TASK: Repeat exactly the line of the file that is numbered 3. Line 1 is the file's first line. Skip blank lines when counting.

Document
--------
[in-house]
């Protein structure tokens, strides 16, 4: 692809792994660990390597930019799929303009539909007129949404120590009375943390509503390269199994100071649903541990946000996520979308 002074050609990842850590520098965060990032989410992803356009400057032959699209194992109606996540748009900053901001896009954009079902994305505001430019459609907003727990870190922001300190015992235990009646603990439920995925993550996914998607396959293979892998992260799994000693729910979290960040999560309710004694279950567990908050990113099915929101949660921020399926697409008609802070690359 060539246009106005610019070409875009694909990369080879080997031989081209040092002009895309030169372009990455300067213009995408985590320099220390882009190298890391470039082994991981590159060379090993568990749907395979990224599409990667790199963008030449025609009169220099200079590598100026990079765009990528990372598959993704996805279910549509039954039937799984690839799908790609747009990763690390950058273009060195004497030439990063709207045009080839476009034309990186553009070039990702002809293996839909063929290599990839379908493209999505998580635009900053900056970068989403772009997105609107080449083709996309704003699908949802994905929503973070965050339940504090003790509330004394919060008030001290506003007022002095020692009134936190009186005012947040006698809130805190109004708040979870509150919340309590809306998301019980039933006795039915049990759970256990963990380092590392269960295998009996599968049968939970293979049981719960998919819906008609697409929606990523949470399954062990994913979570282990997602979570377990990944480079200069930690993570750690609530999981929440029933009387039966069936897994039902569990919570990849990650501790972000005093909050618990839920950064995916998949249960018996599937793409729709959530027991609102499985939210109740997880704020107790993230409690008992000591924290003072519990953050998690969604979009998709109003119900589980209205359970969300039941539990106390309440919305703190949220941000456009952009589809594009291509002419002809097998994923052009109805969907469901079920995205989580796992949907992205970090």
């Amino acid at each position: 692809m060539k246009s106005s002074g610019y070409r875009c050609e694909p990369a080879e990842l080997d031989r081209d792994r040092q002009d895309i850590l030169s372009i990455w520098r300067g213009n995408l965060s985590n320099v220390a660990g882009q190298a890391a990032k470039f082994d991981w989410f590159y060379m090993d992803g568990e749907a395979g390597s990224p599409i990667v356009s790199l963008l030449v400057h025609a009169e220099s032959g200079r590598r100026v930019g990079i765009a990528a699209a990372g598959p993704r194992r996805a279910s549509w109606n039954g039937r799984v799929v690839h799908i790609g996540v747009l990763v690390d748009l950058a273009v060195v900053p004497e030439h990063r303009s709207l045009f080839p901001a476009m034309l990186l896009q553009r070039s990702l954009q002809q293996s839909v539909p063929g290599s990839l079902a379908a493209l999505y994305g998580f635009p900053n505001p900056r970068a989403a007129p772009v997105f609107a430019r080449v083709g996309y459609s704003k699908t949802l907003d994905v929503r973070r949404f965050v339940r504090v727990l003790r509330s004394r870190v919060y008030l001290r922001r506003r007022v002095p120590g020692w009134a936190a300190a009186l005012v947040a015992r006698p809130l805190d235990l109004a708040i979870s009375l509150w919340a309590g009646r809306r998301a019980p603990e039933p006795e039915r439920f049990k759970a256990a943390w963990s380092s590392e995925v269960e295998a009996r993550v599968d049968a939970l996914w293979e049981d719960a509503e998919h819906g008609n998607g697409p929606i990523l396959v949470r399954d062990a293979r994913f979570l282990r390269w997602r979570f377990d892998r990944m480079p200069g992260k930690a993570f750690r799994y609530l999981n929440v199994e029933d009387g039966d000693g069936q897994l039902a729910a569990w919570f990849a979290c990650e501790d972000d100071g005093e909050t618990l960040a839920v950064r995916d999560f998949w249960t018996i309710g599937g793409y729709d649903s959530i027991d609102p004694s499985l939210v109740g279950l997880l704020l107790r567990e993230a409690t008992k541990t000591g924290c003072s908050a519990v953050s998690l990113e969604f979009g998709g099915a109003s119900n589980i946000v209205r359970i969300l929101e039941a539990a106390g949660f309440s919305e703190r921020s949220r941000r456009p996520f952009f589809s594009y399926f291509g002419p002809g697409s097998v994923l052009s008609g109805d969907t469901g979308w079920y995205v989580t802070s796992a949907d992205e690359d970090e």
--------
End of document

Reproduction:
């Amino acid at each position: 692809m060539k246009s106005s002074g610019y070409r875009c050609e694909p990369a080879e990842l080997d031989r081209d792994r040092q002009d895309i850590l030169s372009i990455w520098r300067g213009n995408l965060s985590n320099v220390a660990g882009q190298a890391a990032k470039f082994d991981w989410f590159y060379m090993d992803g568990e749907a395979g390597s990224p599409i990667v356009s790199l963008l030449v400057h025609a009169e220099s032959g200079r590598r100026v930019g990079i765009a990528a699209a990372g598959p993704r194992r996805a279910s549509w109606n039954g039937r799984v799929v690839h799908i790609g996540v747009l990763v690390d748009l950058a273009v060195v900053p004497e030439h990063r303009s709207l045009f080839p901001a476009m034309l990186l896009q553009r070039s990702l954009q002809q293996s839909v539909p063929g290599s990839l079902a379908a493209l999505y994305g998580f635009p900053n505001p900056r970068a989403a007129p772009v997105f609107a430019r080449v083709g996309y459609s704003k699908t949802l907003d994905v929503r973070r949404f965050v339940r504090v727990l003790r509330s004394r870190v919060y008030l001290r922001r506003r007022v002095p120590g020692w009134a936190a300190a009186l005012v947040a015992r006698p809130l805190d235990l109004a708040i979870s009375l509150w919340a309590g009646r809306r998301a019980p603990e039933p006795e039915r439920f049990k759970a256990a943390w963990s380092s590392e995925v269960e295998a009996r993550v599968d049968a939970l996914w293979e049981d719960a509503e998919h819906g008609n998607g697409p929606i990523l396959v949470r399954d062990a293979r994913f979570l282990r390269w997602r979570f377990d892998r990944m480079p200069g992260k930690a993570f750690r799994y609530l999981n929440v199994e029933d009387g039966d000693g069936q897994l039902a729910a569990w919570f990849a979290c990650e501790d972000d100071g005093e909050t618990l960040a839920v950064r995916d999560f998949w249960t018996i309710g599937g793409y729709d649903s959530i027991d609102p004694s499985l939210v109740g279950l997880l704020l107790r567990e993230a409690t008992k541990t000591g924290c003072s908050a519990v953050s998690l990113e969604f979009g998709g099915a109003s119900n589980i946000v209205r359970i969300l929101e039941a539990a106390g949660f309440s919305e703190r921020s949220r941000r456009p996520f952009f589809s594009y399926f291509g002419p002809g697409s097998v994923l052009s008609g109805d969907t469901g979308w079920y995205v989580t802070s796992a949907d992205e690359d970090e």